Washington State University, Pullman, Wash., students wanted a bike sharing program, an environmentally friendly transportation alternative, on their campus. These increasingly popular programs place a fleet of bikes in a defined geographic area–an urban location, corporate center or a campus–that can be borrowed or rented at convenient points for short periods of time.
Initially the students agreed to a pilot system where they could check out a bike at the Student Recreation Center or the Union Building, says Jamie Bentley, environmental wellbeing coordinator at the university. For the pilot program the school purchased 40 Trek bikes and placed them at those two centralized campus locations for check out.
The program was successful but Bentley still thought an automated system–one where they could swipe their student ID at an unattended machine to gain access to a bike–would be more convenient and popular.
The students agreed and that’s when the school started looking at options for an automated system, Bentley says. Through the university bid process they were able to purchase four stations and 32 BIXI bikes.
BIXI, created by Public Bike System Co., consists of specially designed bicycles, locking and checkout stations, payment kiosks and other infrastructure for bike share systems. The name comes from a combination of “bicycle” and “taxi” and the first system launched in Montreal in 2008. Since then, BIXI has been deployed around the world in locations including Washington, D.C., London, Melbourne and Toronto.
The new units were deployed at different points on Washington State’s campus in September. In the initial weeks, the program saw more success that the prior year’s pilot. As of early October the bikes had already been checked-out for 1,500 trips by more than 800 students. Last year the program barely reached 600 users.
BIXI bikes are free for students, Bentley says. They just need to walk up to one of the BIXI stations and swipe their ID, read a waiver and agree to the terms. Depending on the user’s preference, the station either prints or displays a single use code that the student enters on appropriate keypad to access the preferred bike. Students can borrow a bike for 24-hours but after that will be subject to late fees if it’s not returned.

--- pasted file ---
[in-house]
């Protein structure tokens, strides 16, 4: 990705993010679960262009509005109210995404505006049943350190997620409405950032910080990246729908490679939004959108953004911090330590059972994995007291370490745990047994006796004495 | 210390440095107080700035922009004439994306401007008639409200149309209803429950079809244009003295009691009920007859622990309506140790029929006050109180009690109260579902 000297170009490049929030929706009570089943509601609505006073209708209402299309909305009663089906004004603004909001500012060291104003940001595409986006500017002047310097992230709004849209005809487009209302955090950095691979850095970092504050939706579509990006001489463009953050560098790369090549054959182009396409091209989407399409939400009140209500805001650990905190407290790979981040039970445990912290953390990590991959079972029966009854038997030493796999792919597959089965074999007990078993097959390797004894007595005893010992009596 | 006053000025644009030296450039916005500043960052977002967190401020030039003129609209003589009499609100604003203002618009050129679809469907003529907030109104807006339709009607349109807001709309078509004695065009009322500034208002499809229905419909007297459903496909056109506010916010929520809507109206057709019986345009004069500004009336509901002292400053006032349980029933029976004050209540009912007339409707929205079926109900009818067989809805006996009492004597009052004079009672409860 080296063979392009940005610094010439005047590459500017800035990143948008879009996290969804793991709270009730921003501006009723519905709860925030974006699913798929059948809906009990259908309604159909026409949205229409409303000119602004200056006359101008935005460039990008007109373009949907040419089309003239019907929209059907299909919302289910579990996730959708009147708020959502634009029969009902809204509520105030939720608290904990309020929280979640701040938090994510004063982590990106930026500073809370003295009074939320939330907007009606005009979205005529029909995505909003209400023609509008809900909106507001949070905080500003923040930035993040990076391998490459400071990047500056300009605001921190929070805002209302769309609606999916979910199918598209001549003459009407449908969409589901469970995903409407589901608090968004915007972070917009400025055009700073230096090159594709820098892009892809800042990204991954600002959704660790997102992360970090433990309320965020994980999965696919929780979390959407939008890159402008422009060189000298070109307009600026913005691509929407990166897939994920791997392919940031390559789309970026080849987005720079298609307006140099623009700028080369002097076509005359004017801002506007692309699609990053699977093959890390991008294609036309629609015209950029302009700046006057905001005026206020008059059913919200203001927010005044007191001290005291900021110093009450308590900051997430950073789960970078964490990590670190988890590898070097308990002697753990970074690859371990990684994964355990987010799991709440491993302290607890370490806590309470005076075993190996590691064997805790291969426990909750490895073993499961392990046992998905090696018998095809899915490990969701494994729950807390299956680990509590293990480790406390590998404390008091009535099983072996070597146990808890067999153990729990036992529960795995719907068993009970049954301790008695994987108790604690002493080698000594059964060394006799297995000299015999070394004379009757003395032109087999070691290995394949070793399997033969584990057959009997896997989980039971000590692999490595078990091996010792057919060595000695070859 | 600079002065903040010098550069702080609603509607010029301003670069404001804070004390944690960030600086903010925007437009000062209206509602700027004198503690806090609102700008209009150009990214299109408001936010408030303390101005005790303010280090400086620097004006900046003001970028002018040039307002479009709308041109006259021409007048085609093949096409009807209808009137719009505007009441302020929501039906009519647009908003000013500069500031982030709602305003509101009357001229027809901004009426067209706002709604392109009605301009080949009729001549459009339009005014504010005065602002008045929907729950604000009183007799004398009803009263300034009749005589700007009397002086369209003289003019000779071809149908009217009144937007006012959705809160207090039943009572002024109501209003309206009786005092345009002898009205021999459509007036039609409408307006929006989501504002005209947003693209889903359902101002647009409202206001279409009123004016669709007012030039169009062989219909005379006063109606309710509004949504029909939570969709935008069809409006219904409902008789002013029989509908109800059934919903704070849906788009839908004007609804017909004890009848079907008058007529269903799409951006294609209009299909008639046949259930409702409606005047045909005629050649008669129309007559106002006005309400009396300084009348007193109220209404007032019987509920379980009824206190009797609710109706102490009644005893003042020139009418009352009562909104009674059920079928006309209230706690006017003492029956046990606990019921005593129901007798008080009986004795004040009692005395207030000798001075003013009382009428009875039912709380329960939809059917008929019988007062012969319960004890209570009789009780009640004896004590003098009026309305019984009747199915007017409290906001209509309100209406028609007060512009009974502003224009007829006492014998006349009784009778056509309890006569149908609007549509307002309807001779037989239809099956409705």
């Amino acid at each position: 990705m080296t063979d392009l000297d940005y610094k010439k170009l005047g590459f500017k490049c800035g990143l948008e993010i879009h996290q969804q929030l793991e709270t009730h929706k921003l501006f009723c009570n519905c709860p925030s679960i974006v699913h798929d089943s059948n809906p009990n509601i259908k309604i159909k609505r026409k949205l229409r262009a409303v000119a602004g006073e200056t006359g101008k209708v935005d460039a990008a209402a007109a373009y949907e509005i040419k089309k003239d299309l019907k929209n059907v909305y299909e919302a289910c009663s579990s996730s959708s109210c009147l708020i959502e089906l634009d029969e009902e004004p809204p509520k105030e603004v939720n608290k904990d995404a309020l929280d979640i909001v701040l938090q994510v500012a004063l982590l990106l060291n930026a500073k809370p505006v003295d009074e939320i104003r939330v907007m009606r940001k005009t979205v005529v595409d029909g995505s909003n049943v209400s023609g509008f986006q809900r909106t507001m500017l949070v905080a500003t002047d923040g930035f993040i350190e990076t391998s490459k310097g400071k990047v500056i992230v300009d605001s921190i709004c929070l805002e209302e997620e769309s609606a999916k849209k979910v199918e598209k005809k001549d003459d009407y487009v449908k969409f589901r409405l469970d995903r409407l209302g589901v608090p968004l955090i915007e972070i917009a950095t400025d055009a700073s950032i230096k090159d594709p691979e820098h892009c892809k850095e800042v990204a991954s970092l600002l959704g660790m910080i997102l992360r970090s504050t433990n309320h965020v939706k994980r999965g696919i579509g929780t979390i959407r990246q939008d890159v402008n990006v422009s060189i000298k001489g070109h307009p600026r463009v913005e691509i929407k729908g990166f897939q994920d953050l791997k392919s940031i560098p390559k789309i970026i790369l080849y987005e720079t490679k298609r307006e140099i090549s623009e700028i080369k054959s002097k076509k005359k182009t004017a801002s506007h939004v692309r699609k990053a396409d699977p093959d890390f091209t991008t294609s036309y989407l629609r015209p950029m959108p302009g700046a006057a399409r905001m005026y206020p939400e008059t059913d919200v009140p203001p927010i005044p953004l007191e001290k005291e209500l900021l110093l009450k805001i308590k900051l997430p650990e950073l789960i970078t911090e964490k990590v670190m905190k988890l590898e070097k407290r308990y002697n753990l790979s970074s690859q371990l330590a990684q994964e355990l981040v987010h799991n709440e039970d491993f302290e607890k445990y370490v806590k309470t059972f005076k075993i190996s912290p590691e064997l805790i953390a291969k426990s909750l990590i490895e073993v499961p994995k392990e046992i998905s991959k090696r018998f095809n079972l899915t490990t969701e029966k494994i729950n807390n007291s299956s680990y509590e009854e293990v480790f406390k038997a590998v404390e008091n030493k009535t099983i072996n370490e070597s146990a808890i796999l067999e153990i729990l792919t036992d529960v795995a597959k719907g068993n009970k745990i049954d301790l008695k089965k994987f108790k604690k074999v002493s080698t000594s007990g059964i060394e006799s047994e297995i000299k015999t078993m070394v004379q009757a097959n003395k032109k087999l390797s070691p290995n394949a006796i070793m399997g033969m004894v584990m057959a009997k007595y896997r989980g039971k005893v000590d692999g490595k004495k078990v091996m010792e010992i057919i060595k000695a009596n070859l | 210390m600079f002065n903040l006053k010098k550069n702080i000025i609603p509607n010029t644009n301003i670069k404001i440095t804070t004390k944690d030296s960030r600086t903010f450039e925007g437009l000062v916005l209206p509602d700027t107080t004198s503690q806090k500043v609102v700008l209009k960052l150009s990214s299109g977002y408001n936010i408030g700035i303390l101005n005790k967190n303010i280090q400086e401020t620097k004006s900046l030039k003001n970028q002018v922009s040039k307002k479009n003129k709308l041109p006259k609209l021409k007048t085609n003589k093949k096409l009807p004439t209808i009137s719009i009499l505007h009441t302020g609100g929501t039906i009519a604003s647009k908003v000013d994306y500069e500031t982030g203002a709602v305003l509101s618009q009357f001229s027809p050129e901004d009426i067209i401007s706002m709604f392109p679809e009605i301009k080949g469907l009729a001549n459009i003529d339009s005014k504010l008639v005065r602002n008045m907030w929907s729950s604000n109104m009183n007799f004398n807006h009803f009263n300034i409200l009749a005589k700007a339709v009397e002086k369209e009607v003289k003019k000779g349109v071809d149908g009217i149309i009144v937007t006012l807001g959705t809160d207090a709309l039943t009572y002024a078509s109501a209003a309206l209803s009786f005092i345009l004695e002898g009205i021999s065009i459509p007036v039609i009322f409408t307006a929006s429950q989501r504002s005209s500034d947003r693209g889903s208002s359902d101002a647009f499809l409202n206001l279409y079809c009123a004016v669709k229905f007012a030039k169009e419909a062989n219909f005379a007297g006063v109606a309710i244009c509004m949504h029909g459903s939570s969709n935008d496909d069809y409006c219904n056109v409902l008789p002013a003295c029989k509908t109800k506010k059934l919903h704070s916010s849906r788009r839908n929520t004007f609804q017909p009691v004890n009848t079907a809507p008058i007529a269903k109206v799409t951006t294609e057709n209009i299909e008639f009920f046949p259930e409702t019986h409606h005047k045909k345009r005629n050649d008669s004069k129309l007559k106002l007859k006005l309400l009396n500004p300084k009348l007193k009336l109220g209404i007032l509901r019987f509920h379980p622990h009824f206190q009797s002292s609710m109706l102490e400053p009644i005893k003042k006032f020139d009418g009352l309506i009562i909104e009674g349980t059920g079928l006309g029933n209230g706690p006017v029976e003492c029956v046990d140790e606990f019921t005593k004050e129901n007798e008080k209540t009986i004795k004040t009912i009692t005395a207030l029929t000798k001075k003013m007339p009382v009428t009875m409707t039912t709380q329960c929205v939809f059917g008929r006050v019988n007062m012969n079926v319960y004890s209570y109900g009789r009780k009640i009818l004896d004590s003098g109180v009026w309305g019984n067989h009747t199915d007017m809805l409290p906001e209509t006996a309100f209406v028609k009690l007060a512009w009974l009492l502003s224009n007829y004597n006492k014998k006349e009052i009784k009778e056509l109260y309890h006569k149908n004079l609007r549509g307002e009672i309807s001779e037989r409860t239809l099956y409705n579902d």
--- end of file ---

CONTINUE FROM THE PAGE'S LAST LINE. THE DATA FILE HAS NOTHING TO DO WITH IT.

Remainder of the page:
Though an interface did not previously exist, the university was able to integrate the BIXI system with the campus card system, CBORD’s CS Gold, explains Craig Howard, director of Administrative Services Information Systems at the school.
When a student swipes the card at the BIXI station, the interface validates the patron data from the card’s magnetic stripe against the data in the CS Gold system, Howard says. This ensures that the user is an enrolled student or current WSU employee before releasing a bike.
The CougarCard is used to provide many different services at WSU, Howard says. Physical access control, meal plans, library privileges, athletic event access and off-campus purchases using Cougar CASH are just a few of the services provided. The school also has some doors equipped with prox readers for entry and a banking partnership with US Bank that enables students to link their CougarCard to a checking account so it can be used as a Visa-branded debit card.
Duke University, Durham N.C., rolled out its bike share system at the start of the Fall term. The program utilizes the Blackboard Transact system to track usage, says Matthew Drummond, director, DukeCard.
Duke Bikes is free student bike-loan program that currently includes a fleet of 130 rental bikes equipped with adjustable seats, lights and flashers. Student can even rent helmets and baskets.
Bikes are registered into the Blackboard Transact system as products and assigned point values. Using Blackboard’s credit and debit functionality, students can use their DukeCard account to borrow bikes for the day. At the Duke Bikes Web site, they can go also online to check the inventory of bikes available, reserve a bike or renew their rental.
By integrating the bike rental program into the Blackboard system, administration is able to better manage day-to-day bike rentals. Student Life Offices can obtain a demographic analysis of each rider including their class, age, gender and number of rentals. They can also monitor overall usage patterns such as the months with the most and least amount of riders.
With this data from the Blackboard system, Duke has the ability to design promotional campaigns targeted to a student’s specific needs and they can better plan for future enhancements to and expansions of the program.